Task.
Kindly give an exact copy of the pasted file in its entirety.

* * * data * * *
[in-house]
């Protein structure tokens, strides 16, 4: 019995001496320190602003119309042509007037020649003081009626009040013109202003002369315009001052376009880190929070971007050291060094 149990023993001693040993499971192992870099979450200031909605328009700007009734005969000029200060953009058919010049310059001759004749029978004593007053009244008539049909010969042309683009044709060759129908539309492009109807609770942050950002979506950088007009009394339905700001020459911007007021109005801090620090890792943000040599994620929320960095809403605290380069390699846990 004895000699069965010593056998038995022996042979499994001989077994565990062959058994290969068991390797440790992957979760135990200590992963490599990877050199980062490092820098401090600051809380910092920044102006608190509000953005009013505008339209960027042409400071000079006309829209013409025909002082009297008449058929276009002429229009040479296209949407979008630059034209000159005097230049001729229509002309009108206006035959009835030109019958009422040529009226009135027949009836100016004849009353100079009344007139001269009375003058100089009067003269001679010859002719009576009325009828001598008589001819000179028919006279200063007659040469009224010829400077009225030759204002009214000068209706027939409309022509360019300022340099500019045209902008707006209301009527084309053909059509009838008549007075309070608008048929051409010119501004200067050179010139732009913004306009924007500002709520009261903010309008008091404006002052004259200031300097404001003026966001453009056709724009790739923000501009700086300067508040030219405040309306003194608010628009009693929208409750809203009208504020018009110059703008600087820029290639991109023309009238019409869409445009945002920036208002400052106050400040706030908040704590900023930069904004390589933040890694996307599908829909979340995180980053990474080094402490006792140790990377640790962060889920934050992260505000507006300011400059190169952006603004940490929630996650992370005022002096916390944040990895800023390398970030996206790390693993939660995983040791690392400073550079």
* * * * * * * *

[in-house]
């Protein structure tokens, strides 16, 4: 019995001496320190602003119309042509007037020649003081009626009040013109202003002369315009001052376009880190929070971007050291060094 149990023993001693040993499971192992870099979450200031909605328009700007009734005969000029200060953009058919010049310059001759004749029978004593007053009244008539049909010969042309683009044709060759129908539309492009109807609770942050950002979506950088007009009394339905700001020459911007007021109005801090620090890792943000040599994620929320960095809403605290380069390699846990 004895000699069965010593056998038995022996042979499994001989077994565990062959058994290969068991390797440790992957979760135990200590992963490599990877050199980062490092820098401090600051809380910092920044102006608190509000953005009013505008339209960027042409400071000079006309829209013409025909002082009297008449058929276009002429229009040479296209949407979008630059034209000159005097230049001729229509002309009108206006035959009835030109019958009422040529009226009135027949009836100016004849009353100079009344007139001269009375003058100089009067003269001679010859002719009576009325009828001598008589001819000179028919006279200063007659040469009224010829400077009225030759204002009214000068209706027939409309022509360019300022340099500019045209902008707006209301009527084309053909059509009838008549007075309070608008048929051409010119501004200067050179010139732009913004306009924007500002709520009261903010309008008091404006002052004259200031300097404001003026966001453009056709724009790739923000501009700086300067508040030219405040309306003194608010628009009693929208409750809203009208504020018009110059703008600087820029290639991109023309009238019409869409445009945002920036208002400052106050400040706030908040704590900023930069904004390589933040890694996307599908829909979340995180980053990474080094402490006792140790990377640790962060889920934050992260505000507006300011400059190169952006603004940490929630996650992370005022002096916390944040990895800023390398970030996206790390693993939660995983040791690392400073550079």